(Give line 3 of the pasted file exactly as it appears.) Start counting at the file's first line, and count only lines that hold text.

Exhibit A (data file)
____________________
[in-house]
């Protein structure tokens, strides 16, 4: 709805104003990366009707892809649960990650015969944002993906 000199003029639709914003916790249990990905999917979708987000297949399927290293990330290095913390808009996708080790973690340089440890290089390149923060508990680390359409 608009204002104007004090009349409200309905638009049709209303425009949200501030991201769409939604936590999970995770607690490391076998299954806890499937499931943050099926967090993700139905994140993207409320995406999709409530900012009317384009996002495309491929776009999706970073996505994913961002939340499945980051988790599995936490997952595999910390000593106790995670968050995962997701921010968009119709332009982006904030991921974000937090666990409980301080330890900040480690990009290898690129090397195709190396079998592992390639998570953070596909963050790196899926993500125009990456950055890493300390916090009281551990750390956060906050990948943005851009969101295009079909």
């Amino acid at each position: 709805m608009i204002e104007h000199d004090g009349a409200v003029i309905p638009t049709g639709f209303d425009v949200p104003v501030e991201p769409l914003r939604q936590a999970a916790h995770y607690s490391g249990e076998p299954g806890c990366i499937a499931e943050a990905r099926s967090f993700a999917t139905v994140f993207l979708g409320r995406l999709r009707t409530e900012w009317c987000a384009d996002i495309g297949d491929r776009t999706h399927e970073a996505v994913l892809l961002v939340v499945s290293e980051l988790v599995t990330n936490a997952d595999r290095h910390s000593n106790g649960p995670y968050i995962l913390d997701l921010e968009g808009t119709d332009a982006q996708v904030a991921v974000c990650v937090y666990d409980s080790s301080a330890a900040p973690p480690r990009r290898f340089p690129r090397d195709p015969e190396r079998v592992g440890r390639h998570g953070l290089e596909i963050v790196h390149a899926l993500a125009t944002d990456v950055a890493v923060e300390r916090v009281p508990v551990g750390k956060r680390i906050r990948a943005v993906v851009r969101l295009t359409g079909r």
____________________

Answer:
């Amino acid at each position: 709805m608009i204002e104007h000199d004090g009349a409200v003029i309905p638009t049709g639709f209303d425009v949200p104003v501030e991201p769409l914003r939604q936590a999970a916790h995770y607690s490391g249990e076998p299954g806890c990366i499937a499931e943050a990905r099926s967090f993700a999917t139905v994140f993207l979708g409320r995406l999709r009707t409530e900012w009317c987000a384009d996002i495309g297949d491929r776009t999706h399927e970073a996505v994913l892809l961002v939340v499945s290293e980051l988790v599995t990330n936490a997952d595999r290095h910390s000593n106790g649960p995670y968050i995962l913390d997701l921010e968009g808009t119709d332009a982006q996708v904030a991921v974000c990650v937090y666990d409980s080790s301080a330890a900040p973690p480690r990009r290898f340089p690129r090397d195709p015969e190396r079998v592992g440890r390639h998570g953070l290089e596909i963050v790196h390149a899926l993500a125009t944002d990456v950055a890493v923060e300390r916090v009281p508990v551990g750390k956060r680390i906050r990948a943005v993906v851009r969101l295009t359409g079909r």